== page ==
Pep talks only work for so long. Presenting a problem with a proposed solution rids you, and your team, of its negative impact and the reoccurrence of hand holding. And creates and nourishes leaders.
So it really boils down to one of 2 things; are you tolerating “good enough” or is there a leadership and coaching element to your practice that is missing? Either way, the revolving door will continue to spin if you don’t figure out which of the two is your management approach.
If you are unsure if you are managing or leading, ask yourself – do people come to you to complain so you can provide the pep talk, pat them on the back and send them back to work? Only to repeat the cycle every 30 days. Or do people come to you with a problem and a proposed solution? If it’s the former, this is an indicator that there is a fundamental flaw in your Initial Training Process.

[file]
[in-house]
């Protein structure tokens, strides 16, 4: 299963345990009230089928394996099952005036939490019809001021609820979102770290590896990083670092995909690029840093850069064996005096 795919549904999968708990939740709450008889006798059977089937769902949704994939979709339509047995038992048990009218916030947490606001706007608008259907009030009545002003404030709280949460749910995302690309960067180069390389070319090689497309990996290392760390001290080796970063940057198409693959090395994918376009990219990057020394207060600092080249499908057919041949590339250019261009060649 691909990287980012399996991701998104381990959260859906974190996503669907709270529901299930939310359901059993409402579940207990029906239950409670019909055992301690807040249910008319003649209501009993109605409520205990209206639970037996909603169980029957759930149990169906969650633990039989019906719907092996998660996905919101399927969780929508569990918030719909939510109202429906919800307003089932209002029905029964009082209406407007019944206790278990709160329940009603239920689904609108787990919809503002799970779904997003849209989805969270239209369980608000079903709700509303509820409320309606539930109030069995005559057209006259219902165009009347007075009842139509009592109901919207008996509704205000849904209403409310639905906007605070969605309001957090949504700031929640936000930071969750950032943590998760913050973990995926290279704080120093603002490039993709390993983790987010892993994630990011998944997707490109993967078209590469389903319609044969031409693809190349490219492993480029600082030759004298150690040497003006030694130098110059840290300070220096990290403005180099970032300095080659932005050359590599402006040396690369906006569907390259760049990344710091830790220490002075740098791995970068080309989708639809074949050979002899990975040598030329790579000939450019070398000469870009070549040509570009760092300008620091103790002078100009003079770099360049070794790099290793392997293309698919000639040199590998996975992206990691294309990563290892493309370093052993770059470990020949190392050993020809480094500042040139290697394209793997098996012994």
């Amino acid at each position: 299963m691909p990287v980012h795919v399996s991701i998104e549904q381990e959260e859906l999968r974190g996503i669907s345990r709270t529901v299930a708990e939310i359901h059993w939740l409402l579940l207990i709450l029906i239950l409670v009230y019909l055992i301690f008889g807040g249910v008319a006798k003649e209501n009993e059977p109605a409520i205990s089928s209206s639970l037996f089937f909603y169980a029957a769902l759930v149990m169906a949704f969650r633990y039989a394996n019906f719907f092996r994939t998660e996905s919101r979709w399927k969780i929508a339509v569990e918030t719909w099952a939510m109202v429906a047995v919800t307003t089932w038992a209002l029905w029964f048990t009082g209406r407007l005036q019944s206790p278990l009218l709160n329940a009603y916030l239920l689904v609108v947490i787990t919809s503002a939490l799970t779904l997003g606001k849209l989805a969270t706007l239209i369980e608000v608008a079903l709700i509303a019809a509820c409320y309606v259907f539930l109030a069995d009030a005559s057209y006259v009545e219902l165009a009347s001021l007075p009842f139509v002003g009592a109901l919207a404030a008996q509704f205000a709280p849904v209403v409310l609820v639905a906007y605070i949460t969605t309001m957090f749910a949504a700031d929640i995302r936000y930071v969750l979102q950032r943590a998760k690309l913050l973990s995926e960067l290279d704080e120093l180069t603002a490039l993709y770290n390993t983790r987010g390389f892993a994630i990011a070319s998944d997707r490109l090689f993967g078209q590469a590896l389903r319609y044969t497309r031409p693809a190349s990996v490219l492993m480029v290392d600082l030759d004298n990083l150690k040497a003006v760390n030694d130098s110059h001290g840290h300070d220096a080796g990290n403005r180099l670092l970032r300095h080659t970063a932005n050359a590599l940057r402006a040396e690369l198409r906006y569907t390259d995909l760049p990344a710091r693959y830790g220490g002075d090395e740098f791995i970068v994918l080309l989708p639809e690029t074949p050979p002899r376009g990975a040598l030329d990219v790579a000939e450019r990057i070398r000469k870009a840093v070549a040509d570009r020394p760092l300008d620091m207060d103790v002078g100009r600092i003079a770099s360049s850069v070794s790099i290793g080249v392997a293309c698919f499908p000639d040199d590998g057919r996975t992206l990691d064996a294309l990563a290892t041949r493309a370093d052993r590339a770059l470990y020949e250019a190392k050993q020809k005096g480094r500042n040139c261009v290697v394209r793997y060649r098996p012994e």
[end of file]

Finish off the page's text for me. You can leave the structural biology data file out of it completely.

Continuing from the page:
AND if you have found that you might have a “good enough” employee on your team, or even worse, a “black hole”, contact us on how to obtain The 7 Step Test for Termination™ showing you how to come to the resolution of firing with the least amount of suffering while keeping your integrity, compassion and sanity. Stop anguishing over (i.e. suffering long term) whether to fire a “good enough” employee.
Previously, we discussed how to think of your team like building a Dream Team, with limited amounts of resources (time and money) available to draft your dream team players. Use it wisely; use it for “great”, not “good enough”. And remember as long as you are employing that “good enough” employee, you might be missing the chance to hire that “great” one!